It started as the British Empire Games in 1930. It still begins with an official message from the Queen that travels by hand from Buckingham Palace. It still culminates with a tribute to the British Military that would put the old Red Square parades to shame. It is the Commonwealth Games (CWG) and its goal from the outset has been to use sports to create goodwill between the United Kingdom and the various outposts of ye olde empire.
As the Reverend Astley Cooper first proposed in 1891, a "Pan-Britannic-Pan-Anglican Contest and Festival every four years [could act as] a means of increasing the goodwill and good understanding of the British Empire.” Today this sporting festival involves 71 countries and a series of games that spring from the UK like lawn bowling, rugby seven, and netball.
I don’t know if the CWG has created goodwill, but as the 2010 Games are set to start in Delhi, we are getting a very good understanding of empire, at least the 21st century variant. The games are teetering on an unprecedented implosion and the problem is not just that India, a country where 46% of the children are underweight, is spending $2.5 billion on athletic facilities alone. The problem is not just that India, a country where 42% of the people live under the World Bank poverty line of $1.25 a day, promised $100,000 to every country’s delegation to secure the games (what is called in less refined circles “a bribe.”) And the problem is not just that this state of affairs raises the question about whether India, with all its nouveau economic might, should be playing footstool for the inert Queen’s “Empire Games.”
The games might not go on because the CWG facilities built at great economic and social cost have been flagged as a serious health hazard. In preparing the various arenas, dozens of workers have been grievously injured in accidents due to faulty materials and equipment. This week alone a ceiling collapsed at the weightlifting venue and a bridge crumbled outside the main staging ground, Nehru Stadium, injuring 27.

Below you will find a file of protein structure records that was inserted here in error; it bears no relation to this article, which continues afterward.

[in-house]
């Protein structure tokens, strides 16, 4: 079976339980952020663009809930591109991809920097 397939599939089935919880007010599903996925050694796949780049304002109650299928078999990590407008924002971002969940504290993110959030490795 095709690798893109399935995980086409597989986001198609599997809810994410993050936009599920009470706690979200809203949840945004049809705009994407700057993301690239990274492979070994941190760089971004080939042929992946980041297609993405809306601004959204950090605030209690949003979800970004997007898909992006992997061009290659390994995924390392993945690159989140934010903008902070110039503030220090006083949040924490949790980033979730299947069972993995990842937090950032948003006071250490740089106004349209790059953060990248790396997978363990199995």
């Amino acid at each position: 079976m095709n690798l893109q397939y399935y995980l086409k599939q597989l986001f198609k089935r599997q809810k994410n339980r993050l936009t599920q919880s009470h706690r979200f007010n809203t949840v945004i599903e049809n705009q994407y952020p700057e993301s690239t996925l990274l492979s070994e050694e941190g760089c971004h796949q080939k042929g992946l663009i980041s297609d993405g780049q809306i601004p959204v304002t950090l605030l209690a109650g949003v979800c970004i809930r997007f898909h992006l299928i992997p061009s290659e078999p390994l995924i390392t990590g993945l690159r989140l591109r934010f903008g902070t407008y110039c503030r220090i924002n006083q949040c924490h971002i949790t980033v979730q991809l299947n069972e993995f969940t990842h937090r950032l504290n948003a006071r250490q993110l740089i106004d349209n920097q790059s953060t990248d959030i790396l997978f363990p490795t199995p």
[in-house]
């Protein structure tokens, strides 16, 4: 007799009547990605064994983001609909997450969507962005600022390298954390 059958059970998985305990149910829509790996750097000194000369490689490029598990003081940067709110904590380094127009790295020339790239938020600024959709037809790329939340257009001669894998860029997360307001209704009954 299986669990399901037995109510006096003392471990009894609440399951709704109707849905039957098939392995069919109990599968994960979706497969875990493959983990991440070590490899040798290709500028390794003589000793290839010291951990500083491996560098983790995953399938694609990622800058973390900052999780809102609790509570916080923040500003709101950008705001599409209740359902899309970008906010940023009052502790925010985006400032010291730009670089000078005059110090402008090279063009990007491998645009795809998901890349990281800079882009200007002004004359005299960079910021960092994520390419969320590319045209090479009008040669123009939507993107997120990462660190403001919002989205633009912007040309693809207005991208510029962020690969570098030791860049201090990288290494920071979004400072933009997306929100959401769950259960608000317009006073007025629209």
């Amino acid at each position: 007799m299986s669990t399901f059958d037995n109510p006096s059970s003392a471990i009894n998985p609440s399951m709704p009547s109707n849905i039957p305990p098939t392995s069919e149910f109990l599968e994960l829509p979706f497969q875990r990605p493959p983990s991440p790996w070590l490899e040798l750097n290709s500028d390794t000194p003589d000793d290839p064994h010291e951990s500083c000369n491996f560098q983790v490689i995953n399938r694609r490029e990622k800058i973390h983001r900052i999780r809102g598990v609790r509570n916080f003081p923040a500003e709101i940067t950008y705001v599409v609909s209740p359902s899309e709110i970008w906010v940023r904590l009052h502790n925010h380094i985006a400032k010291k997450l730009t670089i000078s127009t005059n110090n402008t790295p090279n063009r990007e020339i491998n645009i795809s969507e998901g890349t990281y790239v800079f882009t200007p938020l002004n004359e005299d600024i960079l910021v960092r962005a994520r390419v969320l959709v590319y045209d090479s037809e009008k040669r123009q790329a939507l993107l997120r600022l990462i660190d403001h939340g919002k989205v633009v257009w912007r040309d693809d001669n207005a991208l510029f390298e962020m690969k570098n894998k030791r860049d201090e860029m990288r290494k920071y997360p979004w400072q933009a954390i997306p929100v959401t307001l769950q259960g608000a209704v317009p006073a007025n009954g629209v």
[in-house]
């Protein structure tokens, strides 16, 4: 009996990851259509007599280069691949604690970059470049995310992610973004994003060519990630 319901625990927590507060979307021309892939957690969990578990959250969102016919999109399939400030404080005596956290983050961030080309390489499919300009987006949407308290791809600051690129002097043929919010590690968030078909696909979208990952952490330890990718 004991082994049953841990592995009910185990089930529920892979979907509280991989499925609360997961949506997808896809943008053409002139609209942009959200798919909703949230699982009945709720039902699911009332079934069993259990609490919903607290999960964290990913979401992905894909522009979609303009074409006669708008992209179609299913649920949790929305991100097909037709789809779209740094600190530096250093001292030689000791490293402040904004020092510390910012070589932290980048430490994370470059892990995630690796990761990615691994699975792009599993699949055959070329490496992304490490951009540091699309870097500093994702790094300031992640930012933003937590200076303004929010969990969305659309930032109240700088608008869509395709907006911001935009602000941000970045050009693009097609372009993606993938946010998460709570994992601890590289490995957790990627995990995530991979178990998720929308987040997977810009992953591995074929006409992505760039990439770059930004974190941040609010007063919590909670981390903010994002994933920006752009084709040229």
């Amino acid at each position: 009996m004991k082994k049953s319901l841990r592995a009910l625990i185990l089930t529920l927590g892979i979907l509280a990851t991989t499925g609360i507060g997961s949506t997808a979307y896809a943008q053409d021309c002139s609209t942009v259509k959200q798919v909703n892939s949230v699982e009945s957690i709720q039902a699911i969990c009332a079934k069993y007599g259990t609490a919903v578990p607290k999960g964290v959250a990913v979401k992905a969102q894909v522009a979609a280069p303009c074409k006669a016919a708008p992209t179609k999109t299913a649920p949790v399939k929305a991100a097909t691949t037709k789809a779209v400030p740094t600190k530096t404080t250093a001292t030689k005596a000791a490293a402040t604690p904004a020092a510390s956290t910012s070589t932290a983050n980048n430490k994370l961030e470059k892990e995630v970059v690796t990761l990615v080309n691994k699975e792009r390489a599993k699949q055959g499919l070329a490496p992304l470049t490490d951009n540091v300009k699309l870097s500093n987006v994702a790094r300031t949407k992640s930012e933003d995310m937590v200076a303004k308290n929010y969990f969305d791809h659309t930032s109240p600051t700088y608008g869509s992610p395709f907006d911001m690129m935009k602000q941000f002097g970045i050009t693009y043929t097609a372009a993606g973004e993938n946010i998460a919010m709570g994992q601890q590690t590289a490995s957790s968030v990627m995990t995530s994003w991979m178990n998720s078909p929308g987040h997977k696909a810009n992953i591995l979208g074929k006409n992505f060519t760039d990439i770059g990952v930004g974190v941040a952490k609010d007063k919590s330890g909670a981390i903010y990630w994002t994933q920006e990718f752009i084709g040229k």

Commonwealth Games President, Michael Fennell, expressed in writing his “great concern” over the current situation. "Many nations that have already sent their advanced parties to set up within the village have made it abundantly clear that, as of the afternoon of September 20, the Commonwealth Games village is seriously compromised," he said.
Mike Hooper, the CWG chief executive, sniffed, "the village is filthy…one can’t occupy the rooms. There is building dust and rubble and the toilets are not working. Reports of excrement being found are true….[It’s not fit] for human habitation.”
The chairperson of the Commonwealth Games Council for Wales, Anne Ellis, raised the unprecedented prospect of canceling it altogether. We will see how London handles the 2012 Olympics for example, and recoil anew without the comfort of xenophobia.